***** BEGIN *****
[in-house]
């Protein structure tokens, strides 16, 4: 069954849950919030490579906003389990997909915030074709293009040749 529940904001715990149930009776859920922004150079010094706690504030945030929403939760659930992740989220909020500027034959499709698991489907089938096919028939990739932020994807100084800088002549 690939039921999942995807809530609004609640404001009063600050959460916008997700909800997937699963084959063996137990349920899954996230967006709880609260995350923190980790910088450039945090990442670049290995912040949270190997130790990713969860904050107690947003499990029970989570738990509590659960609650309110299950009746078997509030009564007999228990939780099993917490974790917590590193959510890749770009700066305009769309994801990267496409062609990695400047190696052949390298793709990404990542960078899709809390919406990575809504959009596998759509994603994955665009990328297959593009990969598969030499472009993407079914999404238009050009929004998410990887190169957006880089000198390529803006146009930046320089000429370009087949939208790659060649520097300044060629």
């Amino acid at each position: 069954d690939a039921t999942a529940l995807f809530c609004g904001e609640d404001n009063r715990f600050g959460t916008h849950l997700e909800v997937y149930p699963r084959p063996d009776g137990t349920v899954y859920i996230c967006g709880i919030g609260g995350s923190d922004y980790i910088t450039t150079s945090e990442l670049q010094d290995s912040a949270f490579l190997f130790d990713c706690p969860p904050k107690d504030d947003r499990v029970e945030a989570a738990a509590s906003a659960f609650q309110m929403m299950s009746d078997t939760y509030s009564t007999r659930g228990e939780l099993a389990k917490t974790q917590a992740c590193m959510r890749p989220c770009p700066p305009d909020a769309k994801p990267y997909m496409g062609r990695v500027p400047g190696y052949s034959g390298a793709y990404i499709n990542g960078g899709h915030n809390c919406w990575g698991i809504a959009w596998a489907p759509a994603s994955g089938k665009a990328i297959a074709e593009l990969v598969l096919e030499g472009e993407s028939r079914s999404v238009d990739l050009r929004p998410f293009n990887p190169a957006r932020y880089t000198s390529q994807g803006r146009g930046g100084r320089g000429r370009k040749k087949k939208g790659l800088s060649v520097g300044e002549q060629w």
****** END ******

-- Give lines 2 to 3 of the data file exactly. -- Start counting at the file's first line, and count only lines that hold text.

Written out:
């Protein structure tokens, strides 16, 4: 069954849950919030490579906003389990997909915030074709293009040749 529940904001715990149930009776859920922004150079010094706690504030945030929403939760659930992740989220909020500027034959499709698991489907089938096919028939990739932020994807100084800088002549 690939039921999942995807809530609004609640404001009063600050959460916008997700909800997937699963084959063996137990349920899954996230967006709880609260995350923190980790910088450039945090990442670049290995912040949270190997130790990713969860904050107690947003499990029970989570738990509590659960609650309110299950009746078997509030009564007999228990939780099993917490974790917590590193959510890749770009700066305009769309994801990267496409062609990695400047190696052949390298793709990404990542960078899709809390919406990575809504959009596998759509994603994955665009990328297959593009990969598969030499472009993407079914999404238009050009929004998410990887190169957006880089000198390529803006146009930046320089000429370009087949939208790659060649520097300044060629």
């Amino acid at each position: 069954d690939a039921t999942a529940l995807f809530c609004g904001e609640d404001n009063r715990f600050g959460t916008h849950l997700e909800v997937y149930p699963r084959p063996d009776g137990t349920v899954y859920i996230c967006g709880i919030g609260g995350s923190d922004y980790i910088t450039t150079s945090e990442l670049q010094d290995s912040a949270f490579l190997f130790d990713c706690p969860p904050k107690d504030d947003r499990v029970e945030a989570a738990a509590s906003a659960f609650q309110m929403m299950s009746d078997t939760y509030s009564t007999r659930g228990e939780l099993a389990k917490t974790q917590a992740c590193m959510r890749p989220c770009p700066p305009d909020a769309k994801p990267y997909m496409g062609r990695v500027p400047g190696y052949s034959g390298a793709y990404i499709n990542g960078g899709h915030n809390c919406w990575g698991i809504a959009w596998a489907p759509a994603s994955g089938k665009a990328i297959a074709e593009l990969v598969l096919e030499g472009e993407s028939r079914s999404v238009d990739l050009r929004p998410f293009n990887p190169a957006r932020y880089t000198s390529q994807g803006r146009g930046g100084r320089g000429r370009k040749k087949k939208g790659l800088s060649v520097g300044e002549q060629w």